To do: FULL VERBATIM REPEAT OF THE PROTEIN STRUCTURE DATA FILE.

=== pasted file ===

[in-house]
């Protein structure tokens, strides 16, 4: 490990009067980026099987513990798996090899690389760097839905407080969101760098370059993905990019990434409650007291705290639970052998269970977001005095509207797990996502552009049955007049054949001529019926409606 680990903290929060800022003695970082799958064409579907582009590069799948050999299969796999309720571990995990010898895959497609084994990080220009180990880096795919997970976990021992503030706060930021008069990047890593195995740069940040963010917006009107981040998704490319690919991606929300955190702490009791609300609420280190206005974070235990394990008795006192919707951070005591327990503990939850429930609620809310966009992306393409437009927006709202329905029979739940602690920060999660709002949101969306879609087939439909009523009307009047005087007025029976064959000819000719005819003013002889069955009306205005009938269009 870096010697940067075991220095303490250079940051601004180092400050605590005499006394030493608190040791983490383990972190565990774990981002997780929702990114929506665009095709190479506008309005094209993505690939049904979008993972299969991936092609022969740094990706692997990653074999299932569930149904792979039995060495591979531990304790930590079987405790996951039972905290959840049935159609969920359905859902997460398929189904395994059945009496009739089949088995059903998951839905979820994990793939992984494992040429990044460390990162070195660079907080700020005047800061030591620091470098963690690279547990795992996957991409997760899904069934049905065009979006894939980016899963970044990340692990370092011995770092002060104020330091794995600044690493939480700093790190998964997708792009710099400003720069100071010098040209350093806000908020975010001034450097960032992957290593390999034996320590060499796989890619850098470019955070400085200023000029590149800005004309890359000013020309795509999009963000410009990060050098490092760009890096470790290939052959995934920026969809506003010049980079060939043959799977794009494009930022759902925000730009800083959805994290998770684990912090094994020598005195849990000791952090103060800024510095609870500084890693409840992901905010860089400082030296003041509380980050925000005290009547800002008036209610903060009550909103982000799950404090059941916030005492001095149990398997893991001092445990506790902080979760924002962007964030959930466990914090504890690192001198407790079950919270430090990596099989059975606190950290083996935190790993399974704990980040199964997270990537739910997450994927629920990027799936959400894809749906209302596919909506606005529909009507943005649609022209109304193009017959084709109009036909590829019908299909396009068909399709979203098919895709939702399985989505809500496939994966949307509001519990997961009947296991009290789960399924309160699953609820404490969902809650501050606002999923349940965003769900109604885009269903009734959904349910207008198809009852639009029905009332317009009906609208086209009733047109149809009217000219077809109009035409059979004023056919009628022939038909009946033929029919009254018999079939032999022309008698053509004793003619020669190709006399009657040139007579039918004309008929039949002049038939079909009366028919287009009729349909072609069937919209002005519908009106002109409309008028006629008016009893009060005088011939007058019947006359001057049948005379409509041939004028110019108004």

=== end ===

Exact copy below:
[in-house]
């Protein structure tokens, strides 16, 4: 490990009067980026099987513990798996090899690389760097839905407080969101760098370059993905990019990434409650007291705290639970052998269970977001005095509207797990996502552009049955007049054949001529019926409606 680990903290929060800022003695970082799958064409579907582009590069799948050999299969796999309720571990995990010898895959497609084994990080220009180990880096795919997970976990021992503030706060930021008069990047890593195995740069940040963010917006009107981040998704490319690919991606929300955190702490009791609300609420280190206005974070235990394990008795006192919707951070005591327990503990939850429930609620809310966009992306393409437009927006709202329905029979739940602690920060999660709002949101969306879609087939439909009523009307009047005087007025029976064959000819000719005819003013002889069955009306205005009938269009 870096010697940067075991220095303490250079940051601004180092400050605590005499006394030493608190040791983490383990972190565990774990981002997780929702990114929506665009095709190479506008309005094209993505690939049904979008993972299969991936092609022969740094990706692997990653074999299932569930149904792979039995060495591979531990304790930590079987405790996951039972905290959840049935159609969920359905859902997460398929189904395994059945009496009739089949088995059903998951839905979820994990793939992984494992040429990044460390990162070195660079907080700020005047800061030591620091470098963690690279547990795992996957991409997760899904069934049905065009979006894939980016899963970044990340692990370092011995770092002060104020330091794995600044690493939480700093790190998964997708792009710099400003720069100071010098040209350093806000908020975010001034450097960032992957290593390999034996320590060499796989890619850098470019955070400085200023000029590149800005004309890359000013020309795509999009963000410009990060050098490092760009890096470790290939052959995934920026969809506003010049980079060939043959799977794009494009930022759902925000730009800083959805994290998770684990912090094994020598005195849990000791952090103060800024510095609870500084890693409840992901905010860089400082030296003041509380980050925000005290009547800002008036209610903060009550909103982000799950404090059941916030005492001095149990398997893991001092445990506790902080979760924002962007964030959930466990914090504890690192001198407790079950919270430090990596099989059975606190950290083996935190790993399974704990980040199964997270990537739910997450994927629920990027799936959400894809749906209302596919909506606005529909009507943005649609022209109304193009017959084709109009036909590829019908299909396009068909399709979203098919895709939702399985989505809500496939994966949307509001519990997961009947296991009290789960399924309160699953609820404490969902809650501050606002999923349940965003769900109604885009269903009734959904349910207008198809009852639009029905009332317009009906609208086209009733047109149809009217000219077809109009035409059979004023056919009628022939038909009946033929029919009254018999079939032999022309008698053509004793003619020669190709006399009657040139007579039918004309008929039949002049038939079909009366028919287009009729349909072609069937919209002005519908009106002109409309008028006629008016009893009060005088011939007058019947006359001057049948005379409509041939004028110019108004």